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Cyber Security & Data Privacy

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The Stop Hacks and Improve Electronic Data Security (SHIELD) Act is Now in Effect

April 13, 2020

As we
previously informed you, the compliance deadline to have a data privacy plan as
required by the SHIELD Act was fast approaching and took effect on March 21,
2020. The Act applies to businesses that collect the personal information of
New York residents and requires them to have certain reasonable administrative,
technical and physical safeguards in place, as set forth in the Act. The Act
requires businesses that are not regulated by and compliant with another New
York state or federal data security regime to adopt a program that includes
such safeguards.

For administrative safeguards, companies must designate one or
more employees to coordinate the security program, conduct risk assessments and
training, require contract third-party providers and vendors to have certain
practices in place, and adjust its program as the business and data situation
changes. Technical safeguards include policies to assess network and software
design risks, data processing risks, incident detection and response, and
regular testing and monitoring of key controls and systems. As for physical
safeguards, the business must document how it assesses storage and disposal,
intrusion response, and prevention of authorized access to private information.
Specifically, record retention and disposal is a key component, where the law
details that storage of private information should only be kept within a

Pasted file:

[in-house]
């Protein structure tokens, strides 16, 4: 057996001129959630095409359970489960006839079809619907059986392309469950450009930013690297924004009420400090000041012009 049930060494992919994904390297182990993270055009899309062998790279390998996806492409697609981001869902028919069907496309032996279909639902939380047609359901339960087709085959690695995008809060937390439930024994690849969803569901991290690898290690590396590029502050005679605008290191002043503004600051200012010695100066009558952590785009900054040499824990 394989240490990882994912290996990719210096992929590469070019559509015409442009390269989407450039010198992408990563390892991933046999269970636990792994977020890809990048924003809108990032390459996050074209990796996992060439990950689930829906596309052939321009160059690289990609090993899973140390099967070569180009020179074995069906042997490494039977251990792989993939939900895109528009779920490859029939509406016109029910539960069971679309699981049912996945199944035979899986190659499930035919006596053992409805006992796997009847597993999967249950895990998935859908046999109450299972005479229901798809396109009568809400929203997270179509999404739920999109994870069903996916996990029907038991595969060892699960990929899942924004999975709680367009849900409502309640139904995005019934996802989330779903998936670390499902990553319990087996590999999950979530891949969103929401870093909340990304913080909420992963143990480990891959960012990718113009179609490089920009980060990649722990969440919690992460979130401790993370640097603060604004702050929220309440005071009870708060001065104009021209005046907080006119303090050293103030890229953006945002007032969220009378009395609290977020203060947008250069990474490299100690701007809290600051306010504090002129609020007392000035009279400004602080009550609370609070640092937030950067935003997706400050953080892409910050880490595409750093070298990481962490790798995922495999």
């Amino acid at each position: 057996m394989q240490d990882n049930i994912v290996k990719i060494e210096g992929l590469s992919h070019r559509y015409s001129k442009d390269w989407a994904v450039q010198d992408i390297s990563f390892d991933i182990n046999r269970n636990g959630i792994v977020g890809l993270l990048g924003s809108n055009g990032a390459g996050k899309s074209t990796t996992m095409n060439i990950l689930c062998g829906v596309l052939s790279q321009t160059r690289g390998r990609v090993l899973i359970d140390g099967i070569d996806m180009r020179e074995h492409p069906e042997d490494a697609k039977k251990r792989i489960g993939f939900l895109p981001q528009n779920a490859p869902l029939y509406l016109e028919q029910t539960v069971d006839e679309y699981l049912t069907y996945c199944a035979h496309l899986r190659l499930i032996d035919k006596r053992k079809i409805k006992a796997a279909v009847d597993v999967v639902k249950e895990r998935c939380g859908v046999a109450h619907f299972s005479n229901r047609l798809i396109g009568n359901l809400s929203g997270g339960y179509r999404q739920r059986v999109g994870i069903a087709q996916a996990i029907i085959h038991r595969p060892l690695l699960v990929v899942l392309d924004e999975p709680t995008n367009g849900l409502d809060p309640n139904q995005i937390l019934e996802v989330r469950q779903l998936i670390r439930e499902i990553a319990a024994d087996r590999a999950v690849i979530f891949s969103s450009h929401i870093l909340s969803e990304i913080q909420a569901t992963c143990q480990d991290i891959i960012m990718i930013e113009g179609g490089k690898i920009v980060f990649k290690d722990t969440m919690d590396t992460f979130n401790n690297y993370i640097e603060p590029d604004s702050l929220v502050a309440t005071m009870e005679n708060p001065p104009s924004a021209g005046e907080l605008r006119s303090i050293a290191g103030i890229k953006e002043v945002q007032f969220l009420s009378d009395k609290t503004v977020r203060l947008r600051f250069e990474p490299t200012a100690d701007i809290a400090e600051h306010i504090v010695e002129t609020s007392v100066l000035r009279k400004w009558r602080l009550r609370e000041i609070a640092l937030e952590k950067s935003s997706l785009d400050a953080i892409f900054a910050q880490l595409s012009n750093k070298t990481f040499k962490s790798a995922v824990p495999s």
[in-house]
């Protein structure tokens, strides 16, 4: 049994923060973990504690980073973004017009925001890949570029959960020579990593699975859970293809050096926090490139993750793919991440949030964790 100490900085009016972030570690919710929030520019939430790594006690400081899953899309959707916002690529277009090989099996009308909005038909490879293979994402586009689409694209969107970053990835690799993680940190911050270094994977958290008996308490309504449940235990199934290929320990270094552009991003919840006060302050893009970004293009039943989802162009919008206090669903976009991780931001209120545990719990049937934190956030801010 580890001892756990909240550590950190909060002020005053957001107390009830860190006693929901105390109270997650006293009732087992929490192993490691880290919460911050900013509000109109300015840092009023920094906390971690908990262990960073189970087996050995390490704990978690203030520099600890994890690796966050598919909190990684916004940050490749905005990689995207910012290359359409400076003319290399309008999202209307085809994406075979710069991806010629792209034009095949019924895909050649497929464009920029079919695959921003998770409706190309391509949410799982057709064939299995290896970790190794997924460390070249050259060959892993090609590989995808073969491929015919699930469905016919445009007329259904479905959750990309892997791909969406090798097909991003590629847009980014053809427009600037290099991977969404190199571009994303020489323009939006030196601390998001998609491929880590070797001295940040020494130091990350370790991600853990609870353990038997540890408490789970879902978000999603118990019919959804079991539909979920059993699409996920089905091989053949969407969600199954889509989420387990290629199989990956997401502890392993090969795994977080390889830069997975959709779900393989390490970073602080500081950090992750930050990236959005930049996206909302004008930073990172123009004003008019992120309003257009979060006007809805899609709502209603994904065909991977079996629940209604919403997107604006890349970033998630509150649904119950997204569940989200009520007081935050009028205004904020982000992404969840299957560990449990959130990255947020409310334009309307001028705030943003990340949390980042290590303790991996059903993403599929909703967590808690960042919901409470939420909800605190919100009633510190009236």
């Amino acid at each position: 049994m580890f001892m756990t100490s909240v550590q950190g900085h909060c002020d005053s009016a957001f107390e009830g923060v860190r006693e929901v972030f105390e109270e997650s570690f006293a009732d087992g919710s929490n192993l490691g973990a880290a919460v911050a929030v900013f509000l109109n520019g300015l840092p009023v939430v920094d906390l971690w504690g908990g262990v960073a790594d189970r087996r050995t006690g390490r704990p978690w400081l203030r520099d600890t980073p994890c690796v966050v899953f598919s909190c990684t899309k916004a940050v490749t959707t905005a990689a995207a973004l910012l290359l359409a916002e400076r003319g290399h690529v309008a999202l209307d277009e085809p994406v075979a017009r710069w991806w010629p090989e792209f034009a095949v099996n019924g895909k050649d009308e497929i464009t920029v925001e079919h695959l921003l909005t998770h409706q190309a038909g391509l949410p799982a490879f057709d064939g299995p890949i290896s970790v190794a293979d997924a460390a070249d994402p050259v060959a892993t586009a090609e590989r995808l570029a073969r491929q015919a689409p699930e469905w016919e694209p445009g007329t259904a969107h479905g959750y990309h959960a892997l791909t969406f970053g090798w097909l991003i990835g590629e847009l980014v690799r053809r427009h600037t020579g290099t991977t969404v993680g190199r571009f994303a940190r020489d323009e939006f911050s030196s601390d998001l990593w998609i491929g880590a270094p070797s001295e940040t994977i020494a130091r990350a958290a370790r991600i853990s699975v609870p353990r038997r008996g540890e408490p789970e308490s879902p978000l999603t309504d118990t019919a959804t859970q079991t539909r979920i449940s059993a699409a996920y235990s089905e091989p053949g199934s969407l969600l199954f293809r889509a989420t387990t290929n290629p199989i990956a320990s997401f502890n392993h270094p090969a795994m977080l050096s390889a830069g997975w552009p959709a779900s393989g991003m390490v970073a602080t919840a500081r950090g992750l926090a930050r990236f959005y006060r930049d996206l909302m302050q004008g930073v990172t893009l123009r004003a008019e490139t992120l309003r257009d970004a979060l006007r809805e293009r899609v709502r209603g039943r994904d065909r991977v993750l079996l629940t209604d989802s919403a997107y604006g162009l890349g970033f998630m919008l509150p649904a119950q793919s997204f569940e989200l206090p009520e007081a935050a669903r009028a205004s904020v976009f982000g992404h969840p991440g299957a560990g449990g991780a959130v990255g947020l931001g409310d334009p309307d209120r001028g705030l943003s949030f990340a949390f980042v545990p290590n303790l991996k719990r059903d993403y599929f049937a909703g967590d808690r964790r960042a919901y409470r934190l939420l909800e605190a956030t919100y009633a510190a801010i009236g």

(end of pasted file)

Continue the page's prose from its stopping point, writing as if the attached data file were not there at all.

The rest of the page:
reasonable amount of time and where there is no longer any business purpose it
should be deleted. Disposal includes taking steps to ensure the information
cannot be read or reconstructed.

Businesses of fewer than 50 employees, less than $3 million in
gross revenues in each of the last three fiscal years, or less than $5 million
in year-end total assets are considered “small businesses” pursuant to the Act,
and may implement a data security program based on their size and complexity,
taking into account the nature and scope of their business activities and the
nature and sensitivity of the information collected. There remains no private
right of action, and enforcement still rests with the Attorney General. Under
the SHIELD Act penalties have increased (now $20 per notification violation
with the maximum penalty set at $250,000).

With the Act, New York now stands beside California, Massachusetts
and other states that reach beyond their borders and may pursue any business
that owns or licenses New York residents’ private information regardless if the
business is located or doing business in New York.

All businesses, including those in New Jersey, should assess
whether and if the Act applies and try to minimize the risk of a future
enforcement action. At Riker Danzig, we are available to answer any questions
you have about the SHIELD Act or any other privacy or data security law that
may impact your business

If you
have any questions, please contact one of this Alert's authors: Michael P.
O'Mullan at, Labinot
Alexander Berlajolli at or Daniel
J. Parziale at, or any
other attorney in Riker Danzig’s Cyber Security & Data Privacy practice.

Danzig's Cyber
Security & Data Privacy

E. O’Donnell
Michael P. O’Mullan
Maura C. Smith
P. Moulthrop
J. Schoenberg
J. Kalik
D. Navarino
J. Zarillo, Jr.

Our Team

Jason D. Navarino

Jason D. Navarino

Brian E. O'Donnell

Brian E. O'Donnell

Michael P. O'Mullan

Michael P. O'Mullan

Maura C. Smith

Maura C. Smith

Anthony J. Zarillo, Jr.

Anthony J. Zarillo, Jr.

Samuel P. Moulthrop

Samuel P. Moulthrop
Of Counsel

Robert J. Schoenberg

Robert J. Schoenberg
Of Counsel

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